West Memphis free

Damien Echols' powerful new memoir 'Life After Death'

The former death row inmate finds his voice.


LIT When Damien Echols stepped out of the Craighead County courtroom on August 19, 2011 a free man, he'd spent more than half of his life on death row, for a crime he insists he didn't commit — the gruesome murders of three young boys. His trial and quest for exoneration, along with co-defendant Jason Baldwin and a third accused, Jesse Misskelley Jr., are well documented in the Paradise Lost documentaries directed by Joe Berlinger and Bruce Sinofsky, and the subject of a fourth documentary, West of Memphis, due out in December. But for a more microscopically focused, day-to-day accounting of growing up behind prison walls, Echols' book Life After Death (Blue Rider Press, 392 pp., $26.95) delivers a highly personal account of living under a sentence of death.

The timing of the book's release could not be better for Californians, who are facing the opportunity to overturn the death penalty in the upcoming November election by voting yes on Proposition 34. For the undecided, reading about death row from the perspective of one who lived on it may offer one of the most compelling arguments against maintaining it. Echols' book offers a vision of life on death row as bleak as it is banal: the glacial grind of the appeals process, the dehumanizing effects of institutionalization on both the incarcerated and the incarcerating, and the unsettling reality that there have been numerous factually innocent people sent to death row for sentences that have little to do with deterrence, and much with revenge. (More information on wrongful convictions can be found via organizations such as the Innocence Project, the Death Penalty Information Center, and Amnesty International.)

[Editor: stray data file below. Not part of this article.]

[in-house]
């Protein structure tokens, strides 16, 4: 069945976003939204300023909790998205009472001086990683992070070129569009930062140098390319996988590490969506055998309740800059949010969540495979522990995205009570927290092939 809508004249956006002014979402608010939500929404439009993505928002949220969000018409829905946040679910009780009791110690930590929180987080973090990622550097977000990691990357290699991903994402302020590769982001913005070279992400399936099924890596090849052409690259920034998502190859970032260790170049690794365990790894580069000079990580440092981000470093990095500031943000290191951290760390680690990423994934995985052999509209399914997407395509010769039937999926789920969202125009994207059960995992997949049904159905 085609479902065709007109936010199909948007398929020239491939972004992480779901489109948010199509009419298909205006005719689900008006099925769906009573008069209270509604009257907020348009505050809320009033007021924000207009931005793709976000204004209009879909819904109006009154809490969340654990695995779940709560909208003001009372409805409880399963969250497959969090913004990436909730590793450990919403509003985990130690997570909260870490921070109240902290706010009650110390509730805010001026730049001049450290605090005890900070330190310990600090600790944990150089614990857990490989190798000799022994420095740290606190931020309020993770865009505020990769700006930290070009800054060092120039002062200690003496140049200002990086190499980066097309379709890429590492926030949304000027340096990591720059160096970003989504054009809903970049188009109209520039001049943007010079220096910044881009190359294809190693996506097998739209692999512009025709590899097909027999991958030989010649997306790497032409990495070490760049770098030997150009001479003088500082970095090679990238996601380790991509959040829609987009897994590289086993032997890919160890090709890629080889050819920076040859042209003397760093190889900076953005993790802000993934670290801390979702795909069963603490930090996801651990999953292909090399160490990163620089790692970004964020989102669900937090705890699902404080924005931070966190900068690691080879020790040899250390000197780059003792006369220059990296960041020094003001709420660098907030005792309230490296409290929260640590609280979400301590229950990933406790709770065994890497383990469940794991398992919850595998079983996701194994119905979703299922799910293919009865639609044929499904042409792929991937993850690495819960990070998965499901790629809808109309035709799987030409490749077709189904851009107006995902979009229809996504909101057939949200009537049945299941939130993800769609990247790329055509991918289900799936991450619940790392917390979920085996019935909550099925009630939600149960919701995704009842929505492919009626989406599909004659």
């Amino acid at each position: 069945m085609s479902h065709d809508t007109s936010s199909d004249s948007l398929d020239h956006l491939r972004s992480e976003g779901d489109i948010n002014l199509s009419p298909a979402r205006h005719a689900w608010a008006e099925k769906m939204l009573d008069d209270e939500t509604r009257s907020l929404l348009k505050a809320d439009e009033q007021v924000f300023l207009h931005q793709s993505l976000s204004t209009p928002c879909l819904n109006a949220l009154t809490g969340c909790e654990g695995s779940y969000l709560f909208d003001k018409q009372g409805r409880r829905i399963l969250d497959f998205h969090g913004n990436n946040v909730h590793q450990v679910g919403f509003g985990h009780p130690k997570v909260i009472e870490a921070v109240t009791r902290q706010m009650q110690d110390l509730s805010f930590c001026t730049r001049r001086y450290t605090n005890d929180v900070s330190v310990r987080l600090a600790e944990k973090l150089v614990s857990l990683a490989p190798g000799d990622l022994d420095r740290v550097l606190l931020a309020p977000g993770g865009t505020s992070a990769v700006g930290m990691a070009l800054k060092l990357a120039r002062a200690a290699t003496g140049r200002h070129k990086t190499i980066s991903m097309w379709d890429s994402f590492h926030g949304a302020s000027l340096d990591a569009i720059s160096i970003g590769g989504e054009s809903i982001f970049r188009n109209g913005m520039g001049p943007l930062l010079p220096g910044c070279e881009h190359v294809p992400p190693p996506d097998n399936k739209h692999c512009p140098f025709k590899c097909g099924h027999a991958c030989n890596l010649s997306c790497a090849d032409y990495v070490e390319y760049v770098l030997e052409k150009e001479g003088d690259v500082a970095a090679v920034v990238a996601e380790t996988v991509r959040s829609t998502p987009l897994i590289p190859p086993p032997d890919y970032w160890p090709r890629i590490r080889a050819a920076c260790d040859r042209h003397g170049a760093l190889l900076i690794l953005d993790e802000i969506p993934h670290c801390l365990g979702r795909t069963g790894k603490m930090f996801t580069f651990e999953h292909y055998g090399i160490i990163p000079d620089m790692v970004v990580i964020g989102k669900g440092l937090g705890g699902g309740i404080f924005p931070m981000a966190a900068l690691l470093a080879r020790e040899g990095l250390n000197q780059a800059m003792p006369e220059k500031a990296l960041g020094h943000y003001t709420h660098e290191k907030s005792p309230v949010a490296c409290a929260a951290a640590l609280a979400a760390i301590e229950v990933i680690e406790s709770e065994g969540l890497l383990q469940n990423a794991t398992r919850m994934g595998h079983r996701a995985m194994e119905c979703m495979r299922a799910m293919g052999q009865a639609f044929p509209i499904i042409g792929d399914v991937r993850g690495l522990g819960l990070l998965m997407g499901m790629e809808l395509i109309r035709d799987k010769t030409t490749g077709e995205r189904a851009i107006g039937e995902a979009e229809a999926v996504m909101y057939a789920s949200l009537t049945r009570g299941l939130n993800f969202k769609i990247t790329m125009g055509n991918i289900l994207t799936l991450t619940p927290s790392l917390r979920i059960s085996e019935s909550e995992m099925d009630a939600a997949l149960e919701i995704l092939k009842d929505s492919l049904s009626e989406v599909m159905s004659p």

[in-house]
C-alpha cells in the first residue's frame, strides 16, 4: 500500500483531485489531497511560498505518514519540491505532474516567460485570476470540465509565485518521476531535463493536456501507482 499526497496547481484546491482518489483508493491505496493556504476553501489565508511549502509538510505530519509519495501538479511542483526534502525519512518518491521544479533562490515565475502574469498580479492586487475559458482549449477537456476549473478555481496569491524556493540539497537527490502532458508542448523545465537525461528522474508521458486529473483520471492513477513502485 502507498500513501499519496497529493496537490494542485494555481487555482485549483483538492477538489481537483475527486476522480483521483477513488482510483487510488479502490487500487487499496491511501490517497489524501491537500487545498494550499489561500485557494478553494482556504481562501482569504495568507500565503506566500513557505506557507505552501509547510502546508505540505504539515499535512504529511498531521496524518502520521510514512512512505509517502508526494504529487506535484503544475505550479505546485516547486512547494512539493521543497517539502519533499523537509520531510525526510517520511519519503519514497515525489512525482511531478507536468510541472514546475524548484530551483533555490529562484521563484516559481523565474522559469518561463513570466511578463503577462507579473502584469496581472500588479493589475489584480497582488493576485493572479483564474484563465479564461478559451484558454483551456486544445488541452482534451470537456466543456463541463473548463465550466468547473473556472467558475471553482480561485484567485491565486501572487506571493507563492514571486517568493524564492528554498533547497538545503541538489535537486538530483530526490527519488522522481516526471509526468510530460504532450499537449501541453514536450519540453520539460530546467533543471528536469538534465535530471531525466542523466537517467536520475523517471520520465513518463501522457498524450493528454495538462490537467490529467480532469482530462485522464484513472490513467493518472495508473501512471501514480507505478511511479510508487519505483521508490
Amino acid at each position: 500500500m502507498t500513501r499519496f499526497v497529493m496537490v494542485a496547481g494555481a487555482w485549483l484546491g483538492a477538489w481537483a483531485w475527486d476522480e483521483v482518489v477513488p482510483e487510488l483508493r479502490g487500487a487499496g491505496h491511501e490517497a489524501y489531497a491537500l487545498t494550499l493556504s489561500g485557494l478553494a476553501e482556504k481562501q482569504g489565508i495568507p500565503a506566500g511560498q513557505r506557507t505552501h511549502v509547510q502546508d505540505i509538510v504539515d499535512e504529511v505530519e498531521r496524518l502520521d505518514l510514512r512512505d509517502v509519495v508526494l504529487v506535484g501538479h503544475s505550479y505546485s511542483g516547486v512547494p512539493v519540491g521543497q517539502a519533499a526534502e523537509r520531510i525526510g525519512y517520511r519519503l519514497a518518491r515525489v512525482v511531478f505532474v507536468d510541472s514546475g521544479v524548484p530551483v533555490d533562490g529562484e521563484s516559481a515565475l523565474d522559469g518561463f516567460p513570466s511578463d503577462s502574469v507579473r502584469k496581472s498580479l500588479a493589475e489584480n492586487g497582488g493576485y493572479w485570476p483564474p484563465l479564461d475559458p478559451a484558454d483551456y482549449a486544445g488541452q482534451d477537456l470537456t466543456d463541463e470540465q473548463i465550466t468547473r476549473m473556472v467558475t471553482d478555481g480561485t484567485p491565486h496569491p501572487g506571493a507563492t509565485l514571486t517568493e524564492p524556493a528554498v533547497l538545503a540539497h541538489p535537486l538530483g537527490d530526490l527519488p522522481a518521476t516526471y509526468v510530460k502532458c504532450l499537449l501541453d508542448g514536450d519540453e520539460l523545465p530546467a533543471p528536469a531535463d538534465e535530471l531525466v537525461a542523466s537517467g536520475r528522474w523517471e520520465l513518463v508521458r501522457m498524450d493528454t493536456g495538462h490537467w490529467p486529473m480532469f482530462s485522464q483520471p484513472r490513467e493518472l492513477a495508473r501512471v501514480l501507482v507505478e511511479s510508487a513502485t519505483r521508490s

Even when you strip away Echols' penchant for overwrought hyperbole ("I cannot explain it, the way everything in my soul gibbers and shrieks for some sort of closure"), he effectively paints a portrait of an isolated sovereign state characterized by rote adherence to pointless, administrative ritual. The primary focus of Echols and his fellow inmates seems to be staving off boredom and breakdown, chronic death row maladies on which Echols provides plenty of detail. Echols learns to sit zazen, increasing his ability to silently mediate from 15 minutes to five-hour stretches. He watches television — looking forward every year to each Charlie Brown holiday special and baseball season — and offers tips on cooking chili over a light bulb plus novel uses for magazine cologne samples. In fact, at certain points his discourse (written mostly while Echols was still in jail) reads a bit like a "Hello Muddah" letter from summer camp rather than a hardcore exposé of the prison system.

Since he was sent to death row while still a teenager, Echols' essays and letters are frequently tinged with lingering shades of adolescent angst, and confined as he was to an effectively solitary existence, he can't help but to come off sounding somewhat self-absorbed ("I look at the people who have done horrible things to me ... and I know they would never have been able to rise above the things that I have"). When not writing about prison life, he writes about his poverty-stricken childhood and his side of the criminal case that catapulted him to an uncomfortable celebrity, vacillating between emotional extremes. In one paragraph he fondly describes the way his father could make him laugh, in another he describes being "disgusted" by his "childishness." His mother, sister, and step-father are all singled out for similar treatment, and he even takes a swipe at onetime best friend Jason Baldwin, for hesitating over the deal that allowed the West Memphis Three to walk out of prison in 2011 with time served — but not with exoneration.

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